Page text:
According to the Project Management Institute’s standard, A Guide to the Project Management Body of Knowledge (PMBOK® Guide), project management has nine knowledge areas. They are the following:
- Project Integration Management: This involves managing the integration of all processes and activities in each of the five process groups.
- Project Scope Management: The scope of the project includes the requirements for successful completion of the project. If there are ten people involved in a project, then they will have at least 11 opinions concerning requirements. Managing this is quite a task.
- Project Time Management: This knowledge area includes planning the project schedule and managing it. It helps determine if the project will be on time, early, or late.
- Project Cost Management: Almost all projects will cost money, so this helps you create the project budget and manage it. Will your project ultimately be within budget or over budget?
- Project Communications Management: You can be part of a small project with ten other people involved or a large project with 500 other people involved. Managing your communications to them is critical.
- Project Human Resource Management: This involves staffing the project with employees and then managing them.
- Project Risk Management: Every project has risks, and not all risks have to be negative. Managing them includes identifying what they are and then putting together a plan on how to either respond to some if they happen or not react at all if inconsequential ones occur.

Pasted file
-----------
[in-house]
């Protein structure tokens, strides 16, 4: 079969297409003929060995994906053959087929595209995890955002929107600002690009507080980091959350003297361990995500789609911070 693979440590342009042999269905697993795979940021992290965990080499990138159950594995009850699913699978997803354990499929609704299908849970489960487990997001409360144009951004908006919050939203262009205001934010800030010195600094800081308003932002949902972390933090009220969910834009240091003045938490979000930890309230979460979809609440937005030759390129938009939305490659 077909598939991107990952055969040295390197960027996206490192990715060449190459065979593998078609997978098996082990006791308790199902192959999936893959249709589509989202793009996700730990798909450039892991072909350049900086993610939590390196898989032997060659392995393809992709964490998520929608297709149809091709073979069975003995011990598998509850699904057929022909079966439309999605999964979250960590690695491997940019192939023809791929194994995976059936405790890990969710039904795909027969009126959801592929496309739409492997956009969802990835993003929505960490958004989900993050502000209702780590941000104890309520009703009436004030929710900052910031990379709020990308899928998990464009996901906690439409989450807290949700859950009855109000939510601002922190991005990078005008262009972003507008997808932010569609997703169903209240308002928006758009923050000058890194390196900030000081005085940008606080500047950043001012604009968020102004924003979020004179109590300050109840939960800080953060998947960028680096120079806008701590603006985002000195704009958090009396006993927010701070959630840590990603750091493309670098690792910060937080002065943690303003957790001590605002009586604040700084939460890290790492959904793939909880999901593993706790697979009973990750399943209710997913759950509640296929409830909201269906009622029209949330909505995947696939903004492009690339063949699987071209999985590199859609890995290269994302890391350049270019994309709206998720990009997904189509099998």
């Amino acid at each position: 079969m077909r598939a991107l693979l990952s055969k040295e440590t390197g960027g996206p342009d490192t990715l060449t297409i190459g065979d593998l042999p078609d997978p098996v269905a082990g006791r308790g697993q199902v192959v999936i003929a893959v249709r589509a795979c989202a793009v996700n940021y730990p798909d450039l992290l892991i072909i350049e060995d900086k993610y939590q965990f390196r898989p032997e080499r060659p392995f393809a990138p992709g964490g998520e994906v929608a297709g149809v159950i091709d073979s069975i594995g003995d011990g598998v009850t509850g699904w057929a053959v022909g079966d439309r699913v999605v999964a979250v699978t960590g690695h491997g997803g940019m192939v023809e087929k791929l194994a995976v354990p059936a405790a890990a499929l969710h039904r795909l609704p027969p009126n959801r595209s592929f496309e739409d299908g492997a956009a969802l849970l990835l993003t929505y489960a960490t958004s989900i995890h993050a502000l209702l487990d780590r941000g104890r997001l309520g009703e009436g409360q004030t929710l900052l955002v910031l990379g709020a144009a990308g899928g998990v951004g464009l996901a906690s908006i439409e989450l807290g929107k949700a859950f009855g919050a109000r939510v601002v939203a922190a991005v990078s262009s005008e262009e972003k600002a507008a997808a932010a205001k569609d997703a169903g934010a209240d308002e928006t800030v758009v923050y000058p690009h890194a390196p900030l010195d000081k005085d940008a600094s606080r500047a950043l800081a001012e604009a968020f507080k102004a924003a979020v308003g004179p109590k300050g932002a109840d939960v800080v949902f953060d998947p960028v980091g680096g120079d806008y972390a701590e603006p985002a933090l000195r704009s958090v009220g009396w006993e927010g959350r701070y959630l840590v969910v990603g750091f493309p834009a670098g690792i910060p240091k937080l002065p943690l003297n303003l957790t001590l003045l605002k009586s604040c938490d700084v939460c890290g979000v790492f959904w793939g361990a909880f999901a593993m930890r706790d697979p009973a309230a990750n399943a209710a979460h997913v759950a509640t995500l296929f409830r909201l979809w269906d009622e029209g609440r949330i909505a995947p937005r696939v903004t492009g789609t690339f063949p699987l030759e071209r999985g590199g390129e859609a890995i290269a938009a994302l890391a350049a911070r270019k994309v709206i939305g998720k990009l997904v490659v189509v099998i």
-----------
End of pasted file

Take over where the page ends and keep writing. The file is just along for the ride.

- Project Quality Management: If you’re building a product, then you don’t want to bring the product to market full of bugs and defects, do you? Project quality management comes to the rescue!
- Project Procurement Management: Certain projects require buying products or services from outside vendors in order to complete the projects, and you need to manage the contracts. Since you are procuring these products/services, this is called project procurement management.
Wow, that was a bit of a mouthful, wasn’t it? No worries: you don’t need to be concerned about doing every single item on the list for every project. The general rule is to use what’s relevant to the needs of your project and organization.
In future entries of the Simplified Series, I will do my best to make these knowledge areas relevant to your project work.
Do you see any of these knowledge areas as being important to your particular projects?